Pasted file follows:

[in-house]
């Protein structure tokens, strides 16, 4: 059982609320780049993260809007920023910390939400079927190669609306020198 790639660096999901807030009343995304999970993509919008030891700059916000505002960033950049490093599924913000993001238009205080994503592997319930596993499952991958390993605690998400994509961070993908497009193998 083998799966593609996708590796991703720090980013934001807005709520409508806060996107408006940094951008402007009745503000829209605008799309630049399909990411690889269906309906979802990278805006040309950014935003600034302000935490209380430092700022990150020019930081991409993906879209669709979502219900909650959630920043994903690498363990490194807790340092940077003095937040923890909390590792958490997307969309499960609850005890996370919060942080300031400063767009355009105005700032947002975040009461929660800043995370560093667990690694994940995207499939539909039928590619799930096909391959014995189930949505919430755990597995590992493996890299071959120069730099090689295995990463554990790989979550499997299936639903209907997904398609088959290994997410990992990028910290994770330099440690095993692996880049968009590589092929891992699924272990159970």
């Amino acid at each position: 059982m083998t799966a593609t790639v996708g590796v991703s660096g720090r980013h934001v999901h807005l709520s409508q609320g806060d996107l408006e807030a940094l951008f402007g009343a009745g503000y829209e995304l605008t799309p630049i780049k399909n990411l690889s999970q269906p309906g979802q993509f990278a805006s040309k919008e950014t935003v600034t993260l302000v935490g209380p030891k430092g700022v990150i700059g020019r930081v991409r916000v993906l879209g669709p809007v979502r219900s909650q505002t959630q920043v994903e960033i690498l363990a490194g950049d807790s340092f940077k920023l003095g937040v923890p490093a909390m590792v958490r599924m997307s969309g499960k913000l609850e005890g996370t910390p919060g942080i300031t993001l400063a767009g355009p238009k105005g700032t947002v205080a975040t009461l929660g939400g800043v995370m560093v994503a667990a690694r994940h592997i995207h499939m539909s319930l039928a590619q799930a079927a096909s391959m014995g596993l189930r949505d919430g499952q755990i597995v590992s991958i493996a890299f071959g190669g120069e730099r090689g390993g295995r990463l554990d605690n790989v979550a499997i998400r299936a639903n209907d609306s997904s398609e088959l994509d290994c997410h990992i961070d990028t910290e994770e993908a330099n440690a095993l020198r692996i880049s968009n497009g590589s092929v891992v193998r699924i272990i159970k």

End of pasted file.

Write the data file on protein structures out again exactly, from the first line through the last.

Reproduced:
[in-house]
């Protein structure tokens, strides 16, 4: 059982609320780049993260809007920023910390939400079927190669609306020198 790639660096999901807030009343995304999970993509919008030891700059916000505002960033950049490093599924913000993001238009205080994503592997319930596993499952991958390993605690998400994509961070993908497009193998 083998799966593609996708590796991703720090980013934001807005709520409508806060996107408006940094951008402007009745503000829209605008799309630049399909990411690889269906309906979802990278805006040309950014935003600034302000935490209380430092700022990150020019930081991409993906879209669709979502219900909650959630920043994903690498363990490194807790340092940077003095937040923890909390590792958490997307969309499960609850005890996370919060942080300031400063767009355009105005700032947002975040009461929660800043995370560093667990690694994940995207499939539909039928590619799930096909391959014995189930949505919430755990597995590992493996890299071959120069730099090689295995990463554990790989979550499997299936639903209907997904398609088959290994997410990992990028910290994770330099440690095993692996880049968009590589092929891992699924272990159970």
């Amino acid at each position: 059982m083998t799966a593609t790639v996708g590796v991703s660096g720090r980013h934001v999901h807005l709520s409508q609320g806060d996107l408006e807030a940094l951008f402007g009343a009745g503000y829209e995304l605008t799309p630049i780049k399909n990411l690889s999970q269906p309906g979802q993509f990278a805006s040309k919008e950014t935003v600034t993260l302000v935490g209380p030891k430092g700022v990150i700059g020019r930081v991409r916000v993906l879209g669709p809007v979502r219900s909650q505002t959630q920043v994903e960033i690498l363990a490194g950049d807790s340092f940077k920023l003095g937040v923890p490093a909390m590792v958490r599924m997307s969309g499960k913000l609850e005890g996370t910390p919060g942080i300031t993001l400063a767009g355009p238009k105005g700032t947002v205080a975040t009461l929660g939400g800043v995370m560093v994503a667990a690694r994940h592997i995207h499939m539909s319930l039928a590619q799930a079927a096909s391959m014995g596993l189930r949505d919430g499952q755990i597995v590992s991958i493996a890299f071959g190669g120069e730099r090689g390993g295995r990463l554990d605690n790989v979550a499997i998400r299936a639903n209907d609306s997904s398609e088959l994509d290994c997410h990992i961070d990028t910290e994770e993908a330099n440690a095993l020198r692996i880049s968009n497009g590589s092929v891992v193998r699924i272990i159970k």